Monday, October 3, 2011

Personal Training - How Do You Choose A Personal Trainer?

In Part One of this article I discussed several benefits of a personal trainer. As a result, many of you may have expanded your understanding of what a personal trainer has to offer and have now decided to consider the services of a personal trainer. This is great news! However, not all trainers are created equal. You must be selective in your choice of a trainer. This article will provide an overview of what to look for in a trainer who will be a good fit for you.


One of the most obvious qualities a personal trainer must possess is a thorough education in the field of exercise science. Their education may be through formal education or self-education. Having had a formal education in exercise science, I can say from experience that there are things you will experience in a degree program that you simply will not be exposed to through self-education alone. Likewise, there are experiences through self-education that you will not be exposed to in a formal education setting. Therefore, I would recommend finding a trainer who has both a formal education (minimum of a bachelor's degree) and a thorough self-education.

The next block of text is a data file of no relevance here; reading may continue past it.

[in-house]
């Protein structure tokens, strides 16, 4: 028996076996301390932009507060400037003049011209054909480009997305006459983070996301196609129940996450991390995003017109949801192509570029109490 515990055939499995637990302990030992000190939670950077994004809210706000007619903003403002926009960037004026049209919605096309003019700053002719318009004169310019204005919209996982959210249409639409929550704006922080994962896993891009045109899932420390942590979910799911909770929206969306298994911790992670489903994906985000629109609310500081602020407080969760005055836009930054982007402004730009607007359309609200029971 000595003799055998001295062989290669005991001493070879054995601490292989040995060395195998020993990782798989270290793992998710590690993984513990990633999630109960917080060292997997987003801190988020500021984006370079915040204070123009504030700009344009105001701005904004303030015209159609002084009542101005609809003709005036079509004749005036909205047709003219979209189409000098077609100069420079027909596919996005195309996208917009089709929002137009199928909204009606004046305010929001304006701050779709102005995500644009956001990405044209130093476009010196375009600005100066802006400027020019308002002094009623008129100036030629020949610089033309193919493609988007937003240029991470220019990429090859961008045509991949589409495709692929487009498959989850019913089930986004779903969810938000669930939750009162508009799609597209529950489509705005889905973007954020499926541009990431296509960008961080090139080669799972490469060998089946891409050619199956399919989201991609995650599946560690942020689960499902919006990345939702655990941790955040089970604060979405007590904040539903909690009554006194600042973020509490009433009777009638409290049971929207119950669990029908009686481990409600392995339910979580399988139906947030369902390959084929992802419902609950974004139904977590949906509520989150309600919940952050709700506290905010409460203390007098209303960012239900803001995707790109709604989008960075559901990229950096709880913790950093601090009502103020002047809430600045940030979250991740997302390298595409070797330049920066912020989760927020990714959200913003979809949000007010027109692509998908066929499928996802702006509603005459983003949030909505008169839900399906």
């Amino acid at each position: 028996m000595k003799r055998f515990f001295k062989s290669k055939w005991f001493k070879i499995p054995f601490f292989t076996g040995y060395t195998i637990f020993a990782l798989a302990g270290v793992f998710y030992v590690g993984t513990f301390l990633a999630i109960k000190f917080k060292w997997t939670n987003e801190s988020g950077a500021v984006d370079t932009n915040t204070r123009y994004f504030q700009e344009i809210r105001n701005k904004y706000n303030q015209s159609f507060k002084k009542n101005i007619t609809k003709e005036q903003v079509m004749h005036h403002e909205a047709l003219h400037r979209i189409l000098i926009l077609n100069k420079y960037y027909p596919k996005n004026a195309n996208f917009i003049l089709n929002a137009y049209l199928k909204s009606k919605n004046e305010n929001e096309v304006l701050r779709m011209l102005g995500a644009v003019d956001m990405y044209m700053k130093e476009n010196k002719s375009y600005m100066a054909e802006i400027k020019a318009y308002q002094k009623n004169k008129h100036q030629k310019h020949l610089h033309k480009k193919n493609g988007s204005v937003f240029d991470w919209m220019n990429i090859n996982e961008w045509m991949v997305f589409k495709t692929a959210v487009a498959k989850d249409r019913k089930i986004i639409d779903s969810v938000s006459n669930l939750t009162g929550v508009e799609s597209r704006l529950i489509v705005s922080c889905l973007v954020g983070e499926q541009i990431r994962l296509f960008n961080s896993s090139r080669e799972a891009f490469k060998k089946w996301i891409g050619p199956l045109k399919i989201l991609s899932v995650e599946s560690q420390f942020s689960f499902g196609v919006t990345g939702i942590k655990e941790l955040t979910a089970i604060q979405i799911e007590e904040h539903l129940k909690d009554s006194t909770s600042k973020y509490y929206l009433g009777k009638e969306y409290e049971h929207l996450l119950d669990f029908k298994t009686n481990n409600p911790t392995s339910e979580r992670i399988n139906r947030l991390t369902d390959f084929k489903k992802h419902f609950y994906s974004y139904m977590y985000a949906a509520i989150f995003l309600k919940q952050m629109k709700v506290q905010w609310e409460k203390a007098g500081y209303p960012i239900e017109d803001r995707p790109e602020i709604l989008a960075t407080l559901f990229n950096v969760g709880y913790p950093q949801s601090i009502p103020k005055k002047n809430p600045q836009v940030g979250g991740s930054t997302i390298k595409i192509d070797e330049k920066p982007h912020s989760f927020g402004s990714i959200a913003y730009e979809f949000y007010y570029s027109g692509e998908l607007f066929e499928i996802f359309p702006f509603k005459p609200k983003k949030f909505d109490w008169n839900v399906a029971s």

A qualified trainer should be certified. The reason I say this is not due to the certification alone, but instead due to the continuing education units required to keep the certification. Like trainers, not all certifications are created equal either. Some require a bachelor's degree in a related field and some do not. The two most reputable certifying organizations are the National Strength and Conditioning Association and American College of Sports Medicine.


Experience is an important aspect of personal training. Why? Because no matter how much knowledge a personal trainer has it basically useless unless he/she is able to effectively apply it to a real life setting. No amount of formal or self-education can take the place of experience. I recommend choosing a trainer with at least two years experience with training a variety of individuals.


The most overlooked quality of a personal trainer is his/her adaptability! Through my experiences as a personal trainer, I have never trained two people who were exactly alike. This applies to their personality traits as well as physical characteristics. You need to find a trainer who can adapt to your individual needs, whether they are physical, emotional, or other.

Now that you understand the benefits (from Part One) of a personal trainer and how to go about selecting a trainer who is right for you, I encourage you to consider this option if you are serious about getting in shape. Contact a few trainers in your area and arrange a consultation (most do this for free) to speak with them one-on-one and see what they bring to the table. I am confident that with the right trainer, personal training will prove to be a very gratifying experience and a rewarding investment.